- The finished paper needs to be dried between boards for several days, with weight on top to keep it from curling. Keep layers of cloth between the sheets of paper to permit drying. You can speed the drying process by ironing the paper between sheets of cloth. The paper should still be weighted after drying to keep it flat.
Rate the quality of your paper for different tasks, for example:
- writing with pencil,
- writing with pen,
- or perhaps even making model airplanes, or origami!
If you like this project, you might enjoy exploring these related careers:
- For making paper with recycled paper as a starting material: do you get better results with newspaper or office paper as starting material? What happens if you use glossy paper from magazines?
- Compare the quality of the paper produced from fibers from different types of plants.
- "Sizing" is material such as gelatin that is added to the paper pulp when the paper is to be used for writing or calligraphy. What does sizing do for the paper? Make several sheets of paper with and without sizing. Keep the sheets in separate, labeled stacks as they are drying so that you know which is which, and label the sheets when they are dry. Test the papers for suitability for writing with pencil, ballpoint pen, and fountain pen. How do the two papers work for watercolor painting?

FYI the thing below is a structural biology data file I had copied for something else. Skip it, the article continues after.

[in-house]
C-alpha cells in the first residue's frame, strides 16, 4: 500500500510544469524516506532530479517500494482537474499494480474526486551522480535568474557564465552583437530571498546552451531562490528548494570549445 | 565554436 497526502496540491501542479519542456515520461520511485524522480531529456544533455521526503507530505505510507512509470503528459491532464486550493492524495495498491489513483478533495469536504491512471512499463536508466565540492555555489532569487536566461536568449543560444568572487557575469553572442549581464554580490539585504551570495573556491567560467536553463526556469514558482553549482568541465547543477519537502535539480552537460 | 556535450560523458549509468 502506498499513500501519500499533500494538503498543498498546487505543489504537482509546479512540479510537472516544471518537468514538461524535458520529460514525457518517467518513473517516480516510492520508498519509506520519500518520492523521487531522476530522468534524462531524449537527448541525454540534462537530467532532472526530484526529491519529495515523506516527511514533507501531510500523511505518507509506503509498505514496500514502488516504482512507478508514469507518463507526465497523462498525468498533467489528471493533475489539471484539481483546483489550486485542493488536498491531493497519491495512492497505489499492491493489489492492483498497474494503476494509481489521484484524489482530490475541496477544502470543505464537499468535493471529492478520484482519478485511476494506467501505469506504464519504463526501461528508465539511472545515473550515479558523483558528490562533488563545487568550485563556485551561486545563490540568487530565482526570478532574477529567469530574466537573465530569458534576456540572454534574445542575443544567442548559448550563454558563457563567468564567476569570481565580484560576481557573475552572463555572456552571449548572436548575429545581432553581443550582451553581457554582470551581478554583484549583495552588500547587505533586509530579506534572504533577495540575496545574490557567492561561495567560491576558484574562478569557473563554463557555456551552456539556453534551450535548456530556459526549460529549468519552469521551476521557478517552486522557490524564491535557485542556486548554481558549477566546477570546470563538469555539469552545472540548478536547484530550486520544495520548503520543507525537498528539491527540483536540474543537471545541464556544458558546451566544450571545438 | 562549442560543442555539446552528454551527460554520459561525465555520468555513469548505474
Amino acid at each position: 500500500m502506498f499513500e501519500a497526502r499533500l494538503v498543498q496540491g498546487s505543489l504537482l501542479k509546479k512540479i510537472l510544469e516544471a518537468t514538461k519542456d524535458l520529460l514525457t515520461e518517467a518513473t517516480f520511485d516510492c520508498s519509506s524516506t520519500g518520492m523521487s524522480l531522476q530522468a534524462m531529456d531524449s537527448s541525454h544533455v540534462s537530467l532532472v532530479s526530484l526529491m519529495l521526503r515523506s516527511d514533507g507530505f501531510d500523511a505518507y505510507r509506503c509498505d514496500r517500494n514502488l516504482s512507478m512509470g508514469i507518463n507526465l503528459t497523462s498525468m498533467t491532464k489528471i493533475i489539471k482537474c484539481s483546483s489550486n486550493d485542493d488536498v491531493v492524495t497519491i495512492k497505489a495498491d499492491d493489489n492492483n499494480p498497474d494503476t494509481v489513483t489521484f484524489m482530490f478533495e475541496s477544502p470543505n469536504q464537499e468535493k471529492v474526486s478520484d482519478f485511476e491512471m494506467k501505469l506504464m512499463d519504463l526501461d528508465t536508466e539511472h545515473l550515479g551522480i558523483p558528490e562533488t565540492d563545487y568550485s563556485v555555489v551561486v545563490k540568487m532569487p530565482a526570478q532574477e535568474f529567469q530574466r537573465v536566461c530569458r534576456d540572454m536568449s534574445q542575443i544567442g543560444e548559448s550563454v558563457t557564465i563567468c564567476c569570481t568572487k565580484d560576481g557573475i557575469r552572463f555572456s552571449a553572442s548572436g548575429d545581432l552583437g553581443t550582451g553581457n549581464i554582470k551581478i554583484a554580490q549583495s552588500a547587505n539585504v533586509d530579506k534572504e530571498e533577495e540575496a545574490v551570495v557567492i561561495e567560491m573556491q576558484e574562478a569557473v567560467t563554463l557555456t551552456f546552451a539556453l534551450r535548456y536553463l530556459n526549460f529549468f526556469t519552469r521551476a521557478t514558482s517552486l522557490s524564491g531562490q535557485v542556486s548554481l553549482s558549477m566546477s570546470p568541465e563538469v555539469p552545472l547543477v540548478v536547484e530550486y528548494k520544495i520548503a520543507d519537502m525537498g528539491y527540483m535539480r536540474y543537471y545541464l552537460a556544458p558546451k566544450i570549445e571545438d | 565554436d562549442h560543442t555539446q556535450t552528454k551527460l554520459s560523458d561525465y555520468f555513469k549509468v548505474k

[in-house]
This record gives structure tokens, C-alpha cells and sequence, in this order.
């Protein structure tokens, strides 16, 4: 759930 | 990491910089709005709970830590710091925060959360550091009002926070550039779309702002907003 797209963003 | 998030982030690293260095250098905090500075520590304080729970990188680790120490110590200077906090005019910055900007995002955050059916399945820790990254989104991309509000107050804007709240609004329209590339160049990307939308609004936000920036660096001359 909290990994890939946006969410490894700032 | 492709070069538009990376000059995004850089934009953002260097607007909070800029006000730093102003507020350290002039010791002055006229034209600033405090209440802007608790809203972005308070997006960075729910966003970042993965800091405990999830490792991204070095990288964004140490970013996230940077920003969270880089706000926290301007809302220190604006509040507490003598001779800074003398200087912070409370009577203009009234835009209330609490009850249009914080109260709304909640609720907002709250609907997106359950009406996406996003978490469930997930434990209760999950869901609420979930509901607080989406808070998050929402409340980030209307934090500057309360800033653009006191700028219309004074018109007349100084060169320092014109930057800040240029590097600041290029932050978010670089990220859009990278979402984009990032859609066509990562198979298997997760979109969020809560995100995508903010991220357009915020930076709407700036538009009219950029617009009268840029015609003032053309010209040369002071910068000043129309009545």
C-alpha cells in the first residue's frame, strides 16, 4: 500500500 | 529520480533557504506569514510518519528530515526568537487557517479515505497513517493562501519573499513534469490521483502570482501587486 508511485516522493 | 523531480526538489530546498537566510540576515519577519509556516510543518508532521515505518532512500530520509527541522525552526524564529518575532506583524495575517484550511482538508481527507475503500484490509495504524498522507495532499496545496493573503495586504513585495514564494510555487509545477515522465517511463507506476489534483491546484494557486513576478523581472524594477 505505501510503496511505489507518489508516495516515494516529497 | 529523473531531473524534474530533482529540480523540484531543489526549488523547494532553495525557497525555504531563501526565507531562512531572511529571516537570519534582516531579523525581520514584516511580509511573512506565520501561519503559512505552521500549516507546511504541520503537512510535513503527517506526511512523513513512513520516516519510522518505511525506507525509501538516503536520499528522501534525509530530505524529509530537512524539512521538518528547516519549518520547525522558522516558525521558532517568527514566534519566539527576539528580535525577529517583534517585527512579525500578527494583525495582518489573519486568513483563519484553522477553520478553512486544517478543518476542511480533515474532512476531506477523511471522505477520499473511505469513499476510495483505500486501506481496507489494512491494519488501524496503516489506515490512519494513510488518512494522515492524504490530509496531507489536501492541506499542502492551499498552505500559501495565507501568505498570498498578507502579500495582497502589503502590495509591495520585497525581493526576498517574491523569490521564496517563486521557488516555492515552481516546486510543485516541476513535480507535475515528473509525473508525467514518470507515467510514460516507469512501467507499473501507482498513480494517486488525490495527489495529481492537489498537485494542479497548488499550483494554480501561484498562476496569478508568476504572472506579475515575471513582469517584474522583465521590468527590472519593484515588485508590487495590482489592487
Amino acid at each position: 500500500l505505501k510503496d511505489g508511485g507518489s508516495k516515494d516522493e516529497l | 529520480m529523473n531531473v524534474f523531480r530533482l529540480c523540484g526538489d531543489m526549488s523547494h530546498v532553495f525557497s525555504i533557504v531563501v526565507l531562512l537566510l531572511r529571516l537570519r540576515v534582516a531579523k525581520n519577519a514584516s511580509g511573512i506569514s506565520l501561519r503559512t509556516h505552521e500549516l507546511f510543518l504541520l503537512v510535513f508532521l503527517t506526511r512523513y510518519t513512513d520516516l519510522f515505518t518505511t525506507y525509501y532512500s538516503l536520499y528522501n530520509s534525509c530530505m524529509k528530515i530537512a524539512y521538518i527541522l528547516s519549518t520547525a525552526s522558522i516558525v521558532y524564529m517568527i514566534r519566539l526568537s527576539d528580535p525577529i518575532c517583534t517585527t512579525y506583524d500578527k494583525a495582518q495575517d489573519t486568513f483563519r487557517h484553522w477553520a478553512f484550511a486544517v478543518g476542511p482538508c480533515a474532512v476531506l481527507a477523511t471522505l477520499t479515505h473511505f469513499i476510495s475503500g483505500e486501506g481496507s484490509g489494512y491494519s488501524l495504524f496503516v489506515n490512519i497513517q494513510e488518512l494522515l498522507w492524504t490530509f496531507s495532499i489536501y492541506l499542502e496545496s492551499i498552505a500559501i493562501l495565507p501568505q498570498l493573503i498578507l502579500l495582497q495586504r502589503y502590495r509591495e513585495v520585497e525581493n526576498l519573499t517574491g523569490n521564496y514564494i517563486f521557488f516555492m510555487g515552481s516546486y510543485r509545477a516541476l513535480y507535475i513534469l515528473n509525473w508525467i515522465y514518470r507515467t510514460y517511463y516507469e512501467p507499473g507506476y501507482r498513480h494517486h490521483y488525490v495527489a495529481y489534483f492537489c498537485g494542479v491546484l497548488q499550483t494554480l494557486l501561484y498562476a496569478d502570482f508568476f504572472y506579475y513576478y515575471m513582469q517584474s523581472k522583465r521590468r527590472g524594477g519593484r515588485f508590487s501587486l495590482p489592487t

- Compare the resources used to make paper with recycled paper as the starting point vs. raw plant material. How much is the savings in materials and energy? How does this compare to industrial paper processing from recycled materials vs. wood pulp? What percentage of the paper goods used in your household gets recycled? How about your neighborhood, your school, or local businesses? What can you do to increase the percentage?
- Advanced. Do background research on the growth rates of different types of plants used for paper pulp: e.g., jack pine and aspen. How do these compare to the plants that you used to make paper?
- Advanced. Are there alternative methods to alkali treatment for removing the lignins from raw plant materials? Are these methods more environmentally friendly? Design an experiment to find out.